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Longman Dictionary of Contemporary English
a county court (=a local court)
a town/city/county jail
▪ He was held without bail for thirty days in the county jail.
county council
▪ Kent County Council
county court
county cricket (=played between counties in England)
county fair
county town
county/state lineAmerican English
▪ He was born in a small town just across the state line.
national/state/county park
▪ the Lake District National Park
state/county fair
▪ From 1841 to 1911 the national increase was twenty million, over half of which took place in the metropolitan counties.
▪ It was used to justify the introduction of the poll tax and to justify breaking up metropolitan counties.
▪ I am not claiming to have considered the whole of the metropolitan county of Tyne and Wear and its satellites.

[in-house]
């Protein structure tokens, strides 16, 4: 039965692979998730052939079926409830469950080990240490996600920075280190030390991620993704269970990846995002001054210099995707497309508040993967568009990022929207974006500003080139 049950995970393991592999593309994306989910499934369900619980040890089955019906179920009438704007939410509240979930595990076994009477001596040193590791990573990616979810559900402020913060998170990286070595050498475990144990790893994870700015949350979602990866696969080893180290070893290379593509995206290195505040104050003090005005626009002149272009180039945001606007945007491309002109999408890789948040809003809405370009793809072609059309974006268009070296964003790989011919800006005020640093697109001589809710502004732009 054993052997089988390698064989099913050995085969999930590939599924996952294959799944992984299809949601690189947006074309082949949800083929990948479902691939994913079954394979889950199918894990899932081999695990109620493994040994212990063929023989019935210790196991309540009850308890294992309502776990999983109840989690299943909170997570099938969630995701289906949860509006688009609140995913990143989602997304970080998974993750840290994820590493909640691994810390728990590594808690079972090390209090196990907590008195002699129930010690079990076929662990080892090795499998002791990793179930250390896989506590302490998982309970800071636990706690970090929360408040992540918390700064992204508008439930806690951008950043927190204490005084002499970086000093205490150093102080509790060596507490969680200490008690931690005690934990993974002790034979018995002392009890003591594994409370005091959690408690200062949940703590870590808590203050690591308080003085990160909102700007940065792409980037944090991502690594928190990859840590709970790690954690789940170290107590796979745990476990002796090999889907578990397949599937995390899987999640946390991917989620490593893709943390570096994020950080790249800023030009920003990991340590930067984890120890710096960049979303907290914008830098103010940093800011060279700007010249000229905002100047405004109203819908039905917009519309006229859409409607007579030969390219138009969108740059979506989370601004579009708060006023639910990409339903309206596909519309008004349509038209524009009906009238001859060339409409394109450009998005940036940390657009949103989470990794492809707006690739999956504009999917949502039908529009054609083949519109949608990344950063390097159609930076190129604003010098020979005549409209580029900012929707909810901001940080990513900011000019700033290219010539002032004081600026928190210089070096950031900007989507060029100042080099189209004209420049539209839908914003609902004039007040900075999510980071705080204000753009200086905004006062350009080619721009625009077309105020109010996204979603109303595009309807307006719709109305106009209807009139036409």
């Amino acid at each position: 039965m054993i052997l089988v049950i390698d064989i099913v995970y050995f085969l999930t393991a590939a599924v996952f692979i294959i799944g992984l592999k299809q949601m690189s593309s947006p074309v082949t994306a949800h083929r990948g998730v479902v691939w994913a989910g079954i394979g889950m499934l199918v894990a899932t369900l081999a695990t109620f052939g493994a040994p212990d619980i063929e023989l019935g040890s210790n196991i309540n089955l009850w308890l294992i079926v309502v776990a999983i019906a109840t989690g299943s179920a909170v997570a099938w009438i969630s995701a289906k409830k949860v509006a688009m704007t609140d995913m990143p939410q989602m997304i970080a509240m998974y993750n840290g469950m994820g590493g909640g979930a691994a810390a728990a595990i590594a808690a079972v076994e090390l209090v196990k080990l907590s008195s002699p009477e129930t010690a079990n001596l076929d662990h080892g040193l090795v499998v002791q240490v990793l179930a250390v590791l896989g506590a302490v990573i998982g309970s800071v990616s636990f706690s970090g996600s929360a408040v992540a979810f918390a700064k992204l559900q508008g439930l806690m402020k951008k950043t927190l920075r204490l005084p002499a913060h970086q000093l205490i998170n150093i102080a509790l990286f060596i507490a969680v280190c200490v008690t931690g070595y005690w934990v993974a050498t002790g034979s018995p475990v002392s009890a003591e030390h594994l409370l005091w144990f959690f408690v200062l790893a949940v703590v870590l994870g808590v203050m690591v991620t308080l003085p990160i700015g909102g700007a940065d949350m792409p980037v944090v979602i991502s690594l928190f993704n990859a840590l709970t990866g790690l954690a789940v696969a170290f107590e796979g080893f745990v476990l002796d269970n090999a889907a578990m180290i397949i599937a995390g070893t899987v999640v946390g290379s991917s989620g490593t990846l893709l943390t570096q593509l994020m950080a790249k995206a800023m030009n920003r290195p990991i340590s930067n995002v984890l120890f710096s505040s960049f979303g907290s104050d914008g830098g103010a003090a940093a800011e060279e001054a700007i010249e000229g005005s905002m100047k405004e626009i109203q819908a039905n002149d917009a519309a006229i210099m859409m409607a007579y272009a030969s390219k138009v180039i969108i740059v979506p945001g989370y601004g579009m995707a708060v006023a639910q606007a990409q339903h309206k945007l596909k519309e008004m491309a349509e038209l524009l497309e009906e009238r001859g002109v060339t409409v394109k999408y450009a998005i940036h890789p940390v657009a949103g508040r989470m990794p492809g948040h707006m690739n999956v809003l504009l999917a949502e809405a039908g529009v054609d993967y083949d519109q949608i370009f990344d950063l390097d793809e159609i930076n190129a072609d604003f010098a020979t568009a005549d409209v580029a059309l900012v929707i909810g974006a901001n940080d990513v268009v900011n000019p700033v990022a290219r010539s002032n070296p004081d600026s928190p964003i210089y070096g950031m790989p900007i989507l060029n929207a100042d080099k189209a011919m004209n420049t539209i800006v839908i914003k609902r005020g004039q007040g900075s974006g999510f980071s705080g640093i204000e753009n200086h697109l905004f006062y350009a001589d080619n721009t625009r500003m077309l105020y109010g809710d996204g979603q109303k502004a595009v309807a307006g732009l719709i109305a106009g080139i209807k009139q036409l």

▪ These were designated as metropolitan areas and were given a two-tier structure of metropolitan counties and districts.
▪ The smallest metropolitan county had, therefore, a population approximately double that of the largest unitary authority.
▪ The Labour Party controlled all six metropolitan counties when they were formed in 1974.
▪ Then, in 1986 the Thatcher government abolished the metropolitan counties.
▪ Between 1974 and 1986 there were also metropolitan counties, but these were abolished and their powers passed to metropolitan district authorities.
▪ Similar stories could be told of West Yorkshire, Leicestershire, and many other counties.
▪ At subsequent Forest Eyres in other counties the judges were clearly determined to raise large sums by fining the forest landowners.
▪ In two cases, beds have been bought from other counties and in the third, an outdoor pursuits scheme was used.
▪ But even that is better than many other counties ... and officers are confident their successful crackdown on crime will continue.